Resolutions are abundant this time of year, and are quite common for those pursuing higher education. Going beyond simple resolutions and setting realistic goals, ones that stick, is far more powerful and beneficial. Goal setting is more than going through the motions; it’s about getting focused and achieving results.
The most logical first step when setting goals is self-reflection. Adjust your thinking in order to define where you are now, what you want to do and how you intend to get there. Set goals that motivate you, and more importantly, be honest with yourself. For example, if your goal is a career change, can you make it happen with your current level of education or do you need to go back to school? And, be sure to write down the “what,” “why” and “how” of each goal as a guide and a benchmark.
A tried and true way to ensure you’re setting achievable goals is to apply the S.M.A.R.T. criteria. S.M.A.R.T. is an acronym commonly attributed to Peter Drucker’s Management by Objectives (MBO) concept.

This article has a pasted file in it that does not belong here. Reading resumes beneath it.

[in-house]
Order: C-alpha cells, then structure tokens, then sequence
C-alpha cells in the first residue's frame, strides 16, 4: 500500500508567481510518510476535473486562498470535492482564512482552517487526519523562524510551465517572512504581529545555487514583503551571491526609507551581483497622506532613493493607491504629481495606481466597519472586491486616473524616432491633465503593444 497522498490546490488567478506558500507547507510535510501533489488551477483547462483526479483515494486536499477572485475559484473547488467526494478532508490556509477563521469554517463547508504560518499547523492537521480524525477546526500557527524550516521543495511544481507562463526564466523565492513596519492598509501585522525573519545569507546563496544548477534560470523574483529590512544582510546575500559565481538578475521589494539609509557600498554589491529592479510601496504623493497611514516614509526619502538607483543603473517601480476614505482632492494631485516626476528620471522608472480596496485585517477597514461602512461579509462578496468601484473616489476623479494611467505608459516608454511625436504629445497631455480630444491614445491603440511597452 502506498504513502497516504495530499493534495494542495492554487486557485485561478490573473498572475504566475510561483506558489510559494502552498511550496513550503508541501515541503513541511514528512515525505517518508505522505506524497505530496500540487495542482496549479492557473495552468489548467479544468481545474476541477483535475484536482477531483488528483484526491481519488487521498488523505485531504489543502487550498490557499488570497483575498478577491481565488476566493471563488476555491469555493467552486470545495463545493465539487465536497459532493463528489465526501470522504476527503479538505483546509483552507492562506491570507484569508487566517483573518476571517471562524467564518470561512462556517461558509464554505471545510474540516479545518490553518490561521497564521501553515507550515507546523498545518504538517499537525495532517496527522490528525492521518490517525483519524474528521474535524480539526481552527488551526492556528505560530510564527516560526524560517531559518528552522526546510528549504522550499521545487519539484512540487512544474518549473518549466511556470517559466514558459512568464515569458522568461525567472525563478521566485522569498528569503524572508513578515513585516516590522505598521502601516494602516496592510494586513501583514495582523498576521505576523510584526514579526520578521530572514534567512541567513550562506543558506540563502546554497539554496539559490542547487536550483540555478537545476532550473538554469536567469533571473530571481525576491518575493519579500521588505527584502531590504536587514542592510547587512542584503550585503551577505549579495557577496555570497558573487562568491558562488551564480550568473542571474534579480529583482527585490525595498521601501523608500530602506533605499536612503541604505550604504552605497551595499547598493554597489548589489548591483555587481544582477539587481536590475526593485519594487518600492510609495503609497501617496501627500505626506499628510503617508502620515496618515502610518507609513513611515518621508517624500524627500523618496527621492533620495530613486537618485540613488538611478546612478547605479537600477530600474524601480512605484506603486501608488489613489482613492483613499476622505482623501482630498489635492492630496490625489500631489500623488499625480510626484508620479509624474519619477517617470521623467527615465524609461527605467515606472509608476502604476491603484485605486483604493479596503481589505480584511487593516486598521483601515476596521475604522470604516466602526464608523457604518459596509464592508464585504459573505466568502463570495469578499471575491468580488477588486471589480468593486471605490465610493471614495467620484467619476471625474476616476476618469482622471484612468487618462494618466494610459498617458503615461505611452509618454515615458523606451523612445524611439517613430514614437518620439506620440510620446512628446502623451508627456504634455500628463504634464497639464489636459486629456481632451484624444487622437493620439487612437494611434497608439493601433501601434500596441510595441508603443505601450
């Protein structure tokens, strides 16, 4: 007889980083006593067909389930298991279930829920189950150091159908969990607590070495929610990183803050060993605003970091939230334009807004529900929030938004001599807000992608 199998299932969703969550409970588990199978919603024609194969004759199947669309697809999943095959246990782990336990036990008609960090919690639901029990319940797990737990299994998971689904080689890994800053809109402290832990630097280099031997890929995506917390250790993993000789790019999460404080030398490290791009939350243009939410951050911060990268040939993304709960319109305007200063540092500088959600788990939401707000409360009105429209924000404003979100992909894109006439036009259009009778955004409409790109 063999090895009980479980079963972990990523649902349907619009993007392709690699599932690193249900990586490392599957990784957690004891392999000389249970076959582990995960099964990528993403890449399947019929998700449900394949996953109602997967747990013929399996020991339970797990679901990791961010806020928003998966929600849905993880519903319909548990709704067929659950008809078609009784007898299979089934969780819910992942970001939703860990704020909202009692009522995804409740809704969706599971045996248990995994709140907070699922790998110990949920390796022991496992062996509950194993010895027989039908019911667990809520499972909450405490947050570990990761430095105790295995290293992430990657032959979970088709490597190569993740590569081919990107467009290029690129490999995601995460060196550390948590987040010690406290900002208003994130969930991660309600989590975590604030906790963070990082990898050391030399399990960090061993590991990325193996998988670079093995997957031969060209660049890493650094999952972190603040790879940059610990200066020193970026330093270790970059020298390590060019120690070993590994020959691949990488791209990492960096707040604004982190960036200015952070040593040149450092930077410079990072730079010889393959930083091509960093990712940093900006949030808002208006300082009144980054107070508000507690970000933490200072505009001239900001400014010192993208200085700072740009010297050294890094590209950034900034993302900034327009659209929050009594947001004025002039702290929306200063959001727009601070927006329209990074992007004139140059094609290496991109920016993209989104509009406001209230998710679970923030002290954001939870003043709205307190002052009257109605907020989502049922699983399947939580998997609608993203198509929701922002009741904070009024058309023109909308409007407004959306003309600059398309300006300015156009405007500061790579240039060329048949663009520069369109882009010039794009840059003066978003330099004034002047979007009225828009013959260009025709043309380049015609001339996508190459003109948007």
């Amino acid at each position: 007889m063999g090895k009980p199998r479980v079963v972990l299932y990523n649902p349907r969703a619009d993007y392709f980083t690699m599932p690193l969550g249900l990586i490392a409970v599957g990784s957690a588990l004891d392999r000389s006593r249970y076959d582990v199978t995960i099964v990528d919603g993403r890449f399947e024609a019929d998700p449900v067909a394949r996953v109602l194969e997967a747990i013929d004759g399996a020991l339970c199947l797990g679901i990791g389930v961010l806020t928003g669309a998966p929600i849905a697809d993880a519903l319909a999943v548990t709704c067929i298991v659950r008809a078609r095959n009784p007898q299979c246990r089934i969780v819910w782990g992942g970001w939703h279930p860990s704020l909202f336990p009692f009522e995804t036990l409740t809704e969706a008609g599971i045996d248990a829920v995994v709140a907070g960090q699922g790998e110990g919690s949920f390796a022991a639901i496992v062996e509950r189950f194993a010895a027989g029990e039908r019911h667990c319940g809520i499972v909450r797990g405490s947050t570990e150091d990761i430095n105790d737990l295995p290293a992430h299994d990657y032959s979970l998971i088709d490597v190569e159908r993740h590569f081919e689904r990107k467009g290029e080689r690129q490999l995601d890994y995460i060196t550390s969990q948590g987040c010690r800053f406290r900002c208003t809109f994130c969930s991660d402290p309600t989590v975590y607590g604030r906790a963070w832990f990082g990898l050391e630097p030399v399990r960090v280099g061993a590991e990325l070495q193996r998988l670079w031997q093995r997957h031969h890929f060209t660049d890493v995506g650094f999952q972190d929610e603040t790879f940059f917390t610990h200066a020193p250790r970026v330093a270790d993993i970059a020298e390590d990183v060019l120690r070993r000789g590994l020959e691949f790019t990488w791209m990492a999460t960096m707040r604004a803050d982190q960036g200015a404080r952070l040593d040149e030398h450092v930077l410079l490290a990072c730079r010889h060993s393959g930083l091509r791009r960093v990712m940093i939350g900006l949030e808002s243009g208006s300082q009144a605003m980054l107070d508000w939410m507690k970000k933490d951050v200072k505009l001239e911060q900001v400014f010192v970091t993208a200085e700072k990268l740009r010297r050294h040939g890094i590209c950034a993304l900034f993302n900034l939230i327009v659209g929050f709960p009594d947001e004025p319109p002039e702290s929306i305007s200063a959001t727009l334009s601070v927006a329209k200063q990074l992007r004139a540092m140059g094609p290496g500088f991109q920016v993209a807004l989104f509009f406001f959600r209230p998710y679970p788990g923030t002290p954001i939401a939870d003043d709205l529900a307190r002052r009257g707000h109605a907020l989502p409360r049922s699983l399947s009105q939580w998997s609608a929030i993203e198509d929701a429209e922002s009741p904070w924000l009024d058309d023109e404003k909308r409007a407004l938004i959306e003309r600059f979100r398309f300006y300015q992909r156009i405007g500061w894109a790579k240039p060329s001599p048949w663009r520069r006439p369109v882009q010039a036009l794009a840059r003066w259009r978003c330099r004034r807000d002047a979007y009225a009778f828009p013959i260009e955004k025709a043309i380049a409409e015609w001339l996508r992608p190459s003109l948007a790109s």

S.M.A.R.T. goals are ones that are:
Another mechanism of successful goal setting is postulated by James Clear, an author and expert on behavioral psychology, habit formation and performance improvement. Clear writes that “having a goal is the easy part; everyone wants to achieve goals.”
According to Clear, “The real challenge is not determining if you want the result, but if you’re willing to accept the sacrifices required to achieve your goal.” Accepting the tradeoffs that come with our goals can be the difference.
With these powerful tenets in mind, you can move beyond random resolutions and set galvanizing goals to transform your life. Weight loss? Don’t just shed pounds, but rather commit to maintaining a healthy lifestyle. Debt reduction? Don’t just pay off your student loans, but rather create a budget to focus on money management. Personal growth? Don’t just attend a seminar, but rather pursue a degree.
And here’s the proverbial icing on the cake when it comes to goal-setting: Defining effective goals is not just a helpful life tool. According to New York Times best-selling author, Michael Hyatt, some experts claim it is a prerequisite for happiness. In fact, psychological research has shown that people who make consistent progress toward meaningful goals live happier more satisfied lives.
That’s powerful information, right? Perhaps enough to make goal-setting one of your goals that stick. At Cleveland University-Kansas City, we’re committed to helping our students succeed. Contact us today to get started!